_{total}is higher than 95% (n = 16). ${R}_{veg,shaded}$ is the shaded vegetation reflectance spectrum (n = 1). ${R}_{veg,sunlit}$ is the vegetation spectrum obtained indirectly from ${R}_{veg,total}$ corrected for the shaded contribution (${R}_{veg,shaded}$ endmember). The ${R}_{soil}$ spectrum was obtained from the average of pure soil surface measurements (n = 26). Both ${R}_{eff,veg,sunlit}$ and ${R}_{eff,veg,shaded}$ are the effective reflectance components of the sunlit and shaded vegetation fractions of the ${R}_{veg,total}$ spectrum.

**Figure 5.**Diagram summarising the methodology applied to obtain the top of the canopy’s fluorescence quantum efficiency (FQE) and its comparison to the leaf reference value. It represents the processing chain of the different products obtained from the FluoWat, Piccolo, and MAIA systems, as well as the processing chain to retrieve the necessary variables to obtain the FQE.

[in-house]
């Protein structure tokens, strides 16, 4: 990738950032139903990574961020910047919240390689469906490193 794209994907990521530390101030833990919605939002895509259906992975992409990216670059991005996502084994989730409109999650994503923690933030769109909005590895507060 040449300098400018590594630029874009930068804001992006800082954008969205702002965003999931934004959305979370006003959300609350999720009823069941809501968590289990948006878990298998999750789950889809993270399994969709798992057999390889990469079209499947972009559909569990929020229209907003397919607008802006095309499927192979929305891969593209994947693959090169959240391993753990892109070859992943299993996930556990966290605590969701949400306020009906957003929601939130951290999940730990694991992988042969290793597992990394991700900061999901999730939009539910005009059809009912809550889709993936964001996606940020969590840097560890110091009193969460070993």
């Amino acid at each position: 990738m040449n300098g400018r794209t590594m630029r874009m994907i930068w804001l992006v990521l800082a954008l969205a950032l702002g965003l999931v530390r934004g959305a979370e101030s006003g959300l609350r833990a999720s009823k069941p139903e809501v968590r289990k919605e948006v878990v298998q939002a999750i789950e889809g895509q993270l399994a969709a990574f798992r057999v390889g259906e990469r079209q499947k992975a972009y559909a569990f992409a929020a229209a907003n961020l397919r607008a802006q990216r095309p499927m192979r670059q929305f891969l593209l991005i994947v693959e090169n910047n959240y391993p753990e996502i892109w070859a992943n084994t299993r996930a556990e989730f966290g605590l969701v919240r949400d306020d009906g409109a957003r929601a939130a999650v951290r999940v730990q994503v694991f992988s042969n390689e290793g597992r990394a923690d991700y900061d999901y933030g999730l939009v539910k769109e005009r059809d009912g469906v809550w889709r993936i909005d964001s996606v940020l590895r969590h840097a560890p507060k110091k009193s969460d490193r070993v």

**Figure 6.**Histogram of the number of fractional vegetation cover (FVC) measurements obtained from the MAIA images for each type of vegetation fraction (sunlit, shaded, and total), showing the well-represented FVC distribution in the experimental setup.

**Figure 7.**Example of the Piccolo-measured surface reflectance (R

_{surface}) dataset obtained along a transect with different vegetation cover densities. This transect was measured from 10:30 to 11:05 UTC on 26 July, starting from full vegetation cover to full bare soil. The spectra are coloured based on the MAIA FVC

_{total}value obtained using the classification protocol described. The shaded areas indicate the (small) standard deviation of each measurement (n = 15).

**Figure 8.**(

**A**) Top of the canopy’s fluorescence spectra retrieved with the Specfit method for the same transect shown in Figure 7. (

**B**) Example of leaf fluorescence spectra measured with the FluoWat leaf clip for three leaves sampled within the time range of the TOC transect sampling. In plot (

**B**), the shaded areas represent the standard deviation.

**Figure 9.**Five examples of the measured and fitted surface reflectance (R

_{surface}) and its components using the 2-endmember (

**A**) or 3-endmember strategy (

**B**). The FVC

_{total}is from the MAIA reference values.